In the lamination layer stack, the polarization layer of advanced polarization conversion film (APCF) that sits on top. Behind that sits the color filter with the black matrix layer, and then the 4K open-cell module, and behind that the TFT module to drive it. Next is placed a layer of pressure-sensitive adhesive that is used to bond the two LCD panels together very precisely to avoid parallax distortion. Then comes the 1080p LCD panel coated on top with a black matrix layer with no color filter, followed by the Full HD module with the full TFT drive for that module and just before the full-array back light is placed the polarizer without the APCF.
He said the back light used for the process is bright enough to produce over 3,000 nits of peak brightness visible at the front of the stack that includes two dual LCD panels. This produces what Porter called, “the widest dynamic range of any LCD core technology ever shown in the global market.”
Also being shown is “The Hisense Sonic One” design, which the company is calling “the world’s thinnest self-contained LCD TV.” It will feature a 65-inch screen size, and is currently planned to reach the China domestic market in the second half of 2019. Exact marketing plans and timing for the U.S. are to be determined, Hisense said.
The Sonic One Design involves a “bezel-less” TV with an edge-to-edge screen. This makes the LCD itself appear to have no margin or bezel around it, going straight out to an edge border that measures less than 1/8th of an inch wide surrounding the panel, Porter said.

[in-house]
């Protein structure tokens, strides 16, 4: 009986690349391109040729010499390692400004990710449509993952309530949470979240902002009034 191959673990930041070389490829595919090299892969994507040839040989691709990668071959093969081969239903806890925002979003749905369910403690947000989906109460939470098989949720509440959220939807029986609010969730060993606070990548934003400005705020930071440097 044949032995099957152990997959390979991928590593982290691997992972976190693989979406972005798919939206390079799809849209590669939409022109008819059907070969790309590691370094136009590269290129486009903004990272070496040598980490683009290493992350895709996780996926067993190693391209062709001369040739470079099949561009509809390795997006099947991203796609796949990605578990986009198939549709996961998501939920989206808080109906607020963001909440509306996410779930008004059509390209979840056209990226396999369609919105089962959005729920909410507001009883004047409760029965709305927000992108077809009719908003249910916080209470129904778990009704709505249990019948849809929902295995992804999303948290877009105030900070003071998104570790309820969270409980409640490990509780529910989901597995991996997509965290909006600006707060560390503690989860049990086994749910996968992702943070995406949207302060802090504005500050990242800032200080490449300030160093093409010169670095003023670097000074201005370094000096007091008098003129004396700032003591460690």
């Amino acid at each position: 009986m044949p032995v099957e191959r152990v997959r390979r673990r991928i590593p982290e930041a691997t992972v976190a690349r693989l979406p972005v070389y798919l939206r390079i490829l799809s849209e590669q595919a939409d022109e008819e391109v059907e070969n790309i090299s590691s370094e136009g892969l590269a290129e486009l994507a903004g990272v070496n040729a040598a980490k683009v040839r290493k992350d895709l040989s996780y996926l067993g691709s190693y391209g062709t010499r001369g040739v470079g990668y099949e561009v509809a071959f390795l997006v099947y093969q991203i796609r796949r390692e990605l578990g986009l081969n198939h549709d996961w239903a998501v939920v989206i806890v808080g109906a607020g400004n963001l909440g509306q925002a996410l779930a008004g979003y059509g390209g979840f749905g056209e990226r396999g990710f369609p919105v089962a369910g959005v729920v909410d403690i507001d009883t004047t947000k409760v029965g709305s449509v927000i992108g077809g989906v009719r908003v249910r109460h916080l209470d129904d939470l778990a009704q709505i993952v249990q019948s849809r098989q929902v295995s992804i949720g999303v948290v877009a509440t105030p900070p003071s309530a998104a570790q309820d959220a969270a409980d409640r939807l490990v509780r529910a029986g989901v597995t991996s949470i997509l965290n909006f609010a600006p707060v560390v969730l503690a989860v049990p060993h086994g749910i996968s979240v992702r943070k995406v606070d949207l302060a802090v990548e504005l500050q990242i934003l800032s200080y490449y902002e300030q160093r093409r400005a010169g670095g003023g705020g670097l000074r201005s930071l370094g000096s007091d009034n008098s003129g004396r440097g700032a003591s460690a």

The total panel depth around the edges measures less than 1/4-inch while the depth in the middle of the panel measures 1.1 inches deep. The traditional built-in speaker system is replaced with Piezo-electric drivers placed on the panel to transform it into a stereo speaker system. This is similar to the Acoustic Surface technology Sony uses in its thin-panel 4K OLED TVs.
Hisense said the TV supports Bluetooth wireless technology to supplement the Piezo-electric driver technology with a subwoofer.
New in Hisense Laser TV 4K DLP short-throw projectors is the company’s first dual-color laser model, which recently started shipping. This uses separate Red laser and Blue laser light sources with the Blue laser sent through a phosphor wheel to generate Green. The approach will produce up to more than 95% of the DCI-P3 wide color space recommendation, and will produce approximately 3,300 Lumens of peak brightness, Hisense said.
The TV includes a built-in Amazon Alexa support to enable voice control of both the projector functions and compatible smart home devices.
The built-in smart TV OS will be based on Hisense’s Vidaa software.
Also on display at CES will be the first “4K TriChroma Laser TV” DLP projector with separate Red, Green and Blue lasers that are said to produce “absolutely pure white” and “a wider color gamut than any other consumer home theater product today,” according to Porter.
Hisense said the 100L7T will be “the first product in the consumer age to achieve REC.2100, which is the REC.2020 color space with HDR extension.” This is sufficient to cover about 96% of the color space perceivable by the human eye, Porter said, adding “no other company has done this other than commercial three-laser projection, which you get at your local AMC Theater from projectors” costing hundreds of thousands of dollars.
The Hisense version is to be sold as a bundled system with a 100-inch screen, three-color 4K DLP laser projector and a wireless subwoofer that is expected to be introduced in the China domestic market in the second half of 2019 starting at a street retail price of around $15,000, Porter said. The company speculates that the 100L7T might be ready for the U.S. market around the fourth quarter of 2019, but no firm plans have been established at this time.
By Greg Tarr